#716: High School Confidential by Rough Trade
Kevan Staples was born in Toronto, Ontario, in 1950. His parents were musicians and artists. Carole Pope was born in Manchester, UK, also in 1950. Her father was a stilt walker and her mother a music hall performer. The Popes moved from Manchester to Montreal in 1955. They later moved to Toronto. Growing up, Carole studied sculpture. Kevan Staples and Carole Pope met at an audition in 1968 for Deva Loca Sideshow, a band that never ended up forming. In 1969, Staples and Pope began performing as a folk duo named O. They appeared in clubs in Toronto’s Yorkville neighborhood. In the 1960’s, Yorkville showcased the hippie movement for the rest of Canada, at least on the TV news. Yorkville was hyped as a magnet for intellectuals, artists and musicians. Writers, Margaret Atwood and Gwendolyn MacEwan, and singer-songwriters Gordon Lightfoot, Joni Mitchell and Neil Young were all part of the scene. Staples and Pope subsequently formed the Bullwhip Brothers in 1971. Finally, they changed their name to Rough Trade in 1974. O, Bullwhip Brothers and Rough Trade each drew on sexual satire, the latter from gay male iconography. In 1976, Carole Pope appeared in a concert titled Torch Showcase at a venue named A Space, in Toronto. She performed “The One Who Really Loves You” by Mary Wells and “You’re My World” by Cilla Black.
Rough Trade released their first album in 1977, Rough Trade Live!, which was actually a studio album. That year, remake impersonator and gay icon, Divine, came to Toronto to promote Rough Trade in a concert titled Restless Underwear in Massey Hall. In 1978, Staples and Pope wrote music for a film titled One Night Stand. The pair won a Genie Award for Best Film Score. In 1979 the band recorded the single, “Shakedown”. It was featured in the film, Cruising, starring Al Pacino. The controversial movie was about a serial killer of gay men, especially associated with the leather scene. The word cruising had several meanings: police on patrol duty and the act of walking or driving in a locale known for anonymous sexual pick-ups. Gay rights groups at the time picketed movie theatres showing a film they perceived as stigmatizing gay men. Having “Shakedown” featured in the film added an edge to Rough Trade’s persona.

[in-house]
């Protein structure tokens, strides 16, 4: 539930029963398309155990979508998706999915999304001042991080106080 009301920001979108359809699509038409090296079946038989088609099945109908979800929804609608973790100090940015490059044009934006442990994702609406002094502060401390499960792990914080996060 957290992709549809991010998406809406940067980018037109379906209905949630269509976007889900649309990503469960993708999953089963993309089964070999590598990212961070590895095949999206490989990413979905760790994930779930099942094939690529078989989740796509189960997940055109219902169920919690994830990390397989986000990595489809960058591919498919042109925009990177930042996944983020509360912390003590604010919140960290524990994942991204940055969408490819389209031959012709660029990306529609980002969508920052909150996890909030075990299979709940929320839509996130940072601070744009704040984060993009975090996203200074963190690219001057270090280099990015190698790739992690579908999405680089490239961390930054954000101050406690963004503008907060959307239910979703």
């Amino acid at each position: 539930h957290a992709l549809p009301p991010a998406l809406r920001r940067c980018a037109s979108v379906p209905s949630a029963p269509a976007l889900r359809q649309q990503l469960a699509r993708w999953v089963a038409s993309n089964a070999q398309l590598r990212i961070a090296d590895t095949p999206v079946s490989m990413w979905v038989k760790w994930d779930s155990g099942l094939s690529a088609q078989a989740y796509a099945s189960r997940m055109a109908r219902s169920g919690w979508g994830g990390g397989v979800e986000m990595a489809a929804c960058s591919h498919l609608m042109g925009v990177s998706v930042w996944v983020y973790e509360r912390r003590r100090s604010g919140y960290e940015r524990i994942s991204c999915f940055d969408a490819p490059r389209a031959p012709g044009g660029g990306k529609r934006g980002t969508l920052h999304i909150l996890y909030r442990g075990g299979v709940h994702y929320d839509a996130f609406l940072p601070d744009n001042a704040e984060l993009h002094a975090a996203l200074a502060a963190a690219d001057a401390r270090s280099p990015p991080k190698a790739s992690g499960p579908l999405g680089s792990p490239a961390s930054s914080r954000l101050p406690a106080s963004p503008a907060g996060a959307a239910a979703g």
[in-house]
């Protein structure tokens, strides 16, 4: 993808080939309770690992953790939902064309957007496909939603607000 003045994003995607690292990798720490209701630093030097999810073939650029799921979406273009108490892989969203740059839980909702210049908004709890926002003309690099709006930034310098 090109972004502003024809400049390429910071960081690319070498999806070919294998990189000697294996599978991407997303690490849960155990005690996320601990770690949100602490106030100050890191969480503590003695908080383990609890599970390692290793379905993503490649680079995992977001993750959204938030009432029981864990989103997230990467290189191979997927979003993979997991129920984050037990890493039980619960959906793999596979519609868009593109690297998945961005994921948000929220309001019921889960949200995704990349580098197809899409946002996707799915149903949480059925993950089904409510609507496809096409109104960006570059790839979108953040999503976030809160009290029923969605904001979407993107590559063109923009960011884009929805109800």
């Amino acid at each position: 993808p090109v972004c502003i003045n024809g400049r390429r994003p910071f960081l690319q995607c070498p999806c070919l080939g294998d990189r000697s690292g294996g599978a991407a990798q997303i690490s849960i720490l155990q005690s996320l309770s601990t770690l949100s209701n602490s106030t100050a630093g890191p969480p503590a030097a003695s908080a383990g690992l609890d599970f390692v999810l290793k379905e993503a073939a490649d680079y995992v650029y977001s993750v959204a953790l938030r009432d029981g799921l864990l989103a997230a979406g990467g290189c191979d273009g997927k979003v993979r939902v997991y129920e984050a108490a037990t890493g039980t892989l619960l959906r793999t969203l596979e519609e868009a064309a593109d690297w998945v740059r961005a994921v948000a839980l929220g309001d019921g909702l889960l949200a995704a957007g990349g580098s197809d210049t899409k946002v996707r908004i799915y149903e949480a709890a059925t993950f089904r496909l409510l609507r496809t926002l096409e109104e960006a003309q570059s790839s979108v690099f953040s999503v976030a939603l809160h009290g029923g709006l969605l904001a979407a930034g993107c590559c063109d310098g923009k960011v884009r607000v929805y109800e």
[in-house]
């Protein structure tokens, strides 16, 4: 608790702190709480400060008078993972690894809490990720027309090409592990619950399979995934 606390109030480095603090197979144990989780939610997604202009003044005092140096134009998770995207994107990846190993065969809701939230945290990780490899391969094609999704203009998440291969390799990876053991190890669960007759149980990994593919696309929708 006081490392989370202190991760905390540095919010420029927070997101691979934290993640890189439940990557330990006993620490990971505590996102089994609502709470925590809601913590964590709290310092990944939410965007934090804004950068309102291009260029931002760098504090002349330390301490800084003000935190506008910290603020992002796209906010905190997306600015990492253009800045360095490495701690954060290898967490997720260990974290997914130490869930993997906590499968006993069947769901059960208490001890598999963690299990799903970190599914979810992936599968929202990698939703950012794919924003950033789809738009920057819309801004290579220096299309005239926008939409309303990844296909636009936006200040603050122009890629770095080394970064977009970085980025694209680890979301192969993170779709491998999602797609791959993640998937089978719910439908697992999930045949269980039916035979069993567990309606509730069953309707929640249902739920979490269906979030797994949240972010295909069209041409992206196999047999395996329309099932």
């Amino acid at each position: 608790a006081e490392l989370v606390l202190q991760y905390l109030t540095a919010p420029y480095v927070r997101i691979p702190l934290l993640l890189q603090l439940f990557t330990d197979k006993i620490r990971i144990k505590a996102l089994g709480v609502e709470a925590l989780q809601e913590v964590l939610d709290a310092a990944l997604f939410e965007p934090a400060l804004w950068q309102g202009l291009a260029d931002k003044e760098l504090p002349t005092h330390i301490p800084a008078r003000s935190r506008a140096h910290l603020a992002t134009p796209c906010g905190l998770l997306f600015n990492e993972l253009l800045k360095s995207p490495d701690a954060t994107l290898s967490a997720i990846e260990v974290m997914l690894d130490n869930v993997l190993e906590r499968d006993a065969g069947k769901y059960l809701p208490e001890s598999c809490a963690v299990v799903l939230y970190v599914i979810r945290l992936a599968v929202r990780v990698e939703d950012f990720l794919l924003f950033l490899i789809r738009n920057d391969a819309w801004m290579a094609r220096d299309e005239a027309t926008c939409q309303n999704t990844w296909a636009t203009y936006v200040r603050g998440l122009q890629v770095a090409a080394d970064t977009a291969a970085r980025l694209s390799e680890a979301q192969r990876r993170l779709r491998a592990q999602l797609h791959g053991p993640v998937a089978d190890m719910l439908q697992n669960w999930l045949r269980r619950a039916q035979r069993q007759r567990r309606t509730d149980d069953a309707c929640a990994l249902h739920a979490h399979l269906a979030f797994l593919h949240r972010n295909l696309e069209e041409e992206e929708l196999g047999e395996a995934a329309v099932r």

According to Joseph Levy on the laventure.net website, Rough Trade toured in Canada, a few cities in Australia, Europe and New York. In his 1993 book, Not Simply Divine, Jay Bernard, manager for gay icon Divine, recalled the catastrophe of a concert on February 14, 1980. The show was at the Beacon Theatre on West Broadway on Manhattan’s Upper West Side. Rough Trade was the opening act in a show billed as “DIVINE in RESTLESS UNDERWEAR.” After the 1977 event with Divine and Rough Trade in Toronto, Staples and Pope wanted to team up with Divine in New York to have a repeat of Restless Underwear. Divine’s contract specified that he would only perform for seven minutes and have ten male dancers on stage with him. While his performance was a hit, the audience naturally expected more. Jay Bernard described the scene at the Beacon Theatre: “The theatre was full of gay men, all of whom had obviously come to see this new comedy… The sound system installed for the evening was totally inadequate and the audience couldn’t’t even hear the feeble attempts at sketches… They booed and hissed at poor Carol [sic] Pope and Rough Trade, who really didn’t stand a chance for success the way the promoters had advertised the event. When, in the second part of the show, Divine performed his two songs with his male chorus line, he received a standing ovation, which only made things worse as [he] had nothing to follow it with–and the audience’s frustration, quickly turning into anger, was therefore increased. The promoters were swamped in the intermission with demands to return ticket money. Many in the audience had left before the final set from Rough Trade. Divine fled back to his home…”